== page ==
Andrew Price has been ordered to hand over a trove of documents as Paperlinx investigates whether its former chief executive misused confidential company information.
Price and fellow ex-director Michael McConnell must give Paperlinx any documents that discuss the paper merchant’s finances or share structure with any third parties or each other.
The Federal Court order covers information about ‘the quantum, nature and terms of financing arrangements between companies in the Paperlinx group’, the alleged breach of agreement with hybrid shareholders, and any conversion of hybrid shares into ordinary shares.
[Related: The ups and downs of Paperlinx]
Despite getting the order it wanted Paperlinx has to pay Price’s legal costs, which he says are ‘tens of thousands of dollars’.
“All they had to do was ring up and ask me and I would have put their mind at ease. Instead, they decided to take the most costly route available,” Price says.
“As a top ten shareholder, I'm deeply disappointed at the amount of money being spent on this and other legal cases that could have been better spent on putting some stock on the floor or paying decent wages.”
“After all, we've recently had a strike in Victoria and the amount spent, just on this case, could probably have paid for years' worth of salary increases.
Paperlinx is also investigating whether there is a contract or agreement between Price and Sydney investment bank Lusona Capital regarding the conversion of hybrid shares.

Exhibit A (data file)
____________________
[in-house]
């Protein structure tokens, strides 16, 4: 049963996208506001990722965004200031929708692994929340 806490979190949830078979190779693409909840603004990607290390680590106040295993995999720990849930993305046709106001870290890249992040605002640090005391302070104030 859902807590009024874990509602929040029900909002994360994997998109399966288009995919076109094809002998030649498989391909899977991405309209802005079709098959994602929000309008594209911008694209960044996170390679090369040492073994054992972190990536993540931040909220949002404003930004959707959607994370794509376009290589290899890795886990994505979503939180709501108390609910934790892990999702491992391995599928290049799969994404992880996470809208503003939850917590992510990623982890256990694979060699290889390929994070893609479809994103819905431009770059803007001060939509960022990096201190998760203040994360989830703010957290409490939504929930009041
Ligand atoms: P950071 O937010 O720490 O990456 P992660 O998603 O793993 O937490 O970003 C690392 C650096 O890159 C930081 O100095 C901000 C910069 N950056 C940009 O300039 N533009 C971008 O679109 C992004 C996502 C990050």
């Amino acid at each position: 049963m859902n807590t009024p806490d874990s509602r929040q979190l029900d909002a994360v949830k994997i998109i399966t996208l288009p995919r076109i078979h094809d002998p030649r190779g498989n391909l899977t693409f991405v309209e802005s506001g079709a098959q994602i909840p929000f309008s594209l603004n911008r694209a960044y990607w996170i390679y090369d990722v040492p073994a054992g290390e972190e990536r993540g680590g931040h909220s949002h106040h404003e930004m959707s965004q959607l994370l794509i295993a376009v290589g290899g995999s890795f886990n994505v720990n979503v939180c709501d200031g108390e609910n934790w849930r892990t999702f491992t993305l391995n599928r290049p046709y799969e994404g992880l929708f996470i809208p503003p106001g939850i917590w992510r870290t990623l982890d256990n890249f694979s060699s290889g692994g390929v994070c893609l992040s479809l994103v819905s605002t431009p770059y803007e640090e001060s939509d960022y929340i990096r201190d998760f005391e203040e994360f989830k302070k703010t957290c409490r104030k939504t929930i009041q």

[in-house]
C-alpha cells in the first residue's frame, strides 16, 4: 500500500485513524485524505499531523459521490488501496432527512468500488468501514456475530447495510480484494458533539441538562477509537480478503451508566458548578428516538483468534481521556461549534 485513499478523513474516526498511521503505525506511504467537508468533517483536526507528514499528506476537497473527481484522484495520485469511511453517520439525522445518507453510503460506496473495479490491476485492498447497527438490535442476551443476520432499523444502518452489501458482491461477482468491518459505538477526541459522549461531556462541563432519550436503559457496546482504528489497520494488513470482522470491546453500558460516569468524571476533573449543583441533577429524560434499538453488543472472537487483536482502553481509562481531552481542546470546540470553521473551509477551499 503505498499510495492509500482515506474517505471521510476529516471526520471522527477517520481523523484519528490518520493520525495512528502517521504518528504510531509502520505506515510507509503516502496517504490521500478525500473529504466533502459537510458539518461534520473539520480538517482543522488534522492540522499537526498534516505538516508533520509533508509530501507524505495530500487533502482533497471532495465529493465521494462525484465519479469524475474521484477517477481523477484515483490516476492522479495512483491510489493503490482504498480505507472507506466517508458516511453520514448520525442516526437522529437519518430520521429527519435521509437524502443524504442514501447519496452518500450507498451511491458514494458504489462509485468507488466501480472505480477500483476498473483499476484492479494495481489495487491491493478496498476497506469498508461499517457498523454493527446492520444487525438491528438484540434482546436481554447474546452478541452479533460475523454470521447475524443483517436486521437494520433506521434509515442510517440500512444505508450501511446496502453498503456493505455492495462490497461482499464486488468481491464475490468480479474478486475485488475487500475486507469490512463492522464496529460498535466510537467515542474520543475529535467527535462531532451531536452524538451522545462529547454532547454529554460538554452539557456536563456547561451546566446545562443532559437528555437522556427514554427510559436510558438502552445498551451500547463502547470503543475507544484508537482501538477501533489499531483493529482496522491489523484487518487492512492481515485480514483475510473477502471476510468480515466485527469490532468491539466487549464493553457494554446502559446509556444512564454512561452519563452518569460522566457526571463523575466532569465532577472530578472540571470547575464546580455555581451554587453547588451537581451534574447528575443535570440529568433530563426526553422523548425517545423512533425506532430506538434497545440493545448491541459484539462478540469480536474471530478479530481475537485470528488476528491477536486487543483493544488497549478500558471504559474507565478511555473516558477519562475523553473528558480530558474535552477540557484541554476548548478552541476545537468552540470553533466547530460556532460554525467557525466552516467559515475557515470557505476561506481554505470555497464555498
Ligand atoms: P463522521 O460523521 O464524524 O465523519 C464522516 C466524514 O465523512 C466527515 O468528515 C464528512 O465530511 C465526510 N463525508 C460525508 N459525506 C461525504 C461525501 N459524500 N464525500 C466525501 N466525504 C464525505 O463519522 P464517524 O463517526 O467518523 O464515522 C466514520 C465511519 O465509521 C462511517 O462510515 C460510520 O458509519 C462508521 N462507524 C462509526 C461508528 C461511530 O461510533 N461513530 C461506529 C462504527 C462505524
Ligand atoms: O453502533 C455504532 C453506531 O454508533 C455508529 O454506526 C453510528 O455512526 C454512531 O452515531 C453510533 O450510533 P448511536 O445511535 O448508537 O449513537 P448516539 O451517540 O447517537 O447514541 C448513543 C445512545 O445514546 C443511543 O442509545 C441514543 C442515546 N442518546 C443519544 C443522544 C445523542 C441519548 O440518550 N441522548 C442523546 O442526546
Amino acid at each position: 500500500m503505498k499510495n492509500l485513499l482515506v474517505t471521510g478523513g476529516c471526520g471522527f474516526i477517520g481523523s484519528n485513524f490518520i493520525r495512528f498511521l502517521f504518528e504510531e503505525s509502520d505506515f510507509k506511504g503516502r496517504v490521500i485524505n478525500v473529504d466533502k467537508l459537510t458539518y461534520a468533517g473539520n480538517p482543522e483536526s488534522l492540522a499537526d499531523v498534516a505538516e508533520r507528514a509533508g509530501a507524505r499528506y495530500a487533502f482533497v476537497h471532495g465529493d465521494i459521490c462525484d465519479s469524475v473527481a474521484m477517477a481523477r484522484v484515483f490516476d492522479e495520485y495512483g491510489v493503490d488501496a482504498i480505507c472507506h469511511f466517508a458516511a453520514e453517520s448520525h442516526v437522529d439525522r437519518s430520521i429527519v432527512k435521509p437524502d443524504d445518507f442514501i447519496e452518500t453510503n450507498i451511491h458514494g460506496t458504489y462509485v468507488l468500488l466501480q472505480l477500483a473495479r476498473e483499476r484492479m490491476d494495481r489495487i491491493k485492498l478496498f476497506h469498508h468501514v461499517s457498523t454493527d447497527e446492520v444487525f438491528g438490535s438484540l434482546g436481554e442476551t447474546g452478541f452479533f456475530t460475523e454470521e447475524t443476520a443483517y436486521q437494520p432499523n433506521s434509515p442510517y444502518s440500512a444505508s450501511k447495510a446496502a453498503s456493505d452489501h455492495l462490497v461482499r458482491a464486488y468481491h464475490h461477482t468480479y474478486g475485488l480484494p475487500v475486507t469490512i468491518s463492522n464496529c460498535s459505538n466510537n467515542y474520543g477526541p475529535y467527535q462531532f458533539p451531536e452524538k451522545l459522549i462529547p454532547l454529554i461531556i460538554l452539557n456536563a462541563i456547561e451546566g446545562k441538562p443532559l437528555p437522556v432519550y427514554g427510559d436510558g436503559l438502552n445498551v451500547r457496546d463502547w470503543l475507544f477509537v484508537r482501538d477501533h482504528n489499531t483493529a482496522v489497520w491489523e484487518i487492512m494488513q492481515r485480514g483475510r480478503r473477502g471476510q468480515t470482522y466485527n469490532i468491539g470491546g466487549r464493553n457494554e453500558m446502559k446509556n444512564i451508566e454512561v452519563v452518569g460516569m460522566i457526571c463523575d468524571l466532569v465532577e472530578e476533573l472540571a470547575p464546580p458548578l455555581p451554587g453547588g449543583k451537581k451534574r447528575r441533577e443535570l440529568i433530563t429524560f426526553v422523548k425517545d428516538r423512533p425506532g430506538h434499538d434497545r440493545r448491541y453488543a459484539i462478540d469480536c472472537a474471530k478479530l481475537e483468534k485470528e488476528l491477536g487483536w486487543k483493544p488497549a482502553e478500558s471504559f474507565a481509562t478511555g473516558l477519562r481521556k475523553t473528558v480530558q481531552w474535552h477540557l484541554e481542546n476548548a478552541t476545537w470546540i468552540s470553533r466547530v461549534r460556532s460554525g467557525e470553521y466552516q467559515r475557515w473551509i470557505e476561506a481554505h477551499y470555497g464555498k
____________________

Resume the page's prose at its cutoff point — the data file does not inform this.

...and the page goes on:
Price must disclose discussion with Lusona about any agreement about the conversion of hybrid shares, any financial benefit payable to him in connection with it, and any document that mentions an agreement between Lusona and other hybrid shareholders.
If the former directors are found to have disclosed anything, Paperlinx could argue it has grounds to sue them.
“The company has been successful in the request and the court has granted orders to proceed – this means that discovery in relation to any misuse of confidential company information can now commence,” a Paperlinx spokesman told ProPrint.
ProPrint understands Paperlinx is concerned by some of the information hybrid shareholder Blue Pacific is basing its breach of agreement claim on, and the content of other letters.
The court order specifically mentions Blue Pacific and fellow New York hedge fund Coastal Investment Management.
Blue Pacific told ProPrint it does not possess any confidential information and each letter it wrote has strictly relied upon information widely available to the general public.
[Related: See you in court!]
Price further criticised the board for not focusing on the company following the $300m collapse of its European operation, saying a number of customers and stakeholders want the board to resign.
“I'm not sure if the strategy is to sue their way to profitability, but may I respectfully suggest that having a good product at a good price and looking after your staff is a more proven strategy and one you should adopt immediately,” he says.
“I care about the future of Paperlinx because, as a top ten shareholder, it is my money being spent.
“We have an excellent chief executive backed by a great management team, who are doing a great job in a very tough market.
“It must be very demoralising to have to fight for every dollar, continually cut costs only to see hundreds of thousands of dollars spent in courts.”
Paperlinx counters saying the court costs were ‘modest and justified’ and that it has received no complaints from customers about the board.
The court action runs parallel with Price’s lawsuit over his dramatic sacking in February, which is back in court on November 2.
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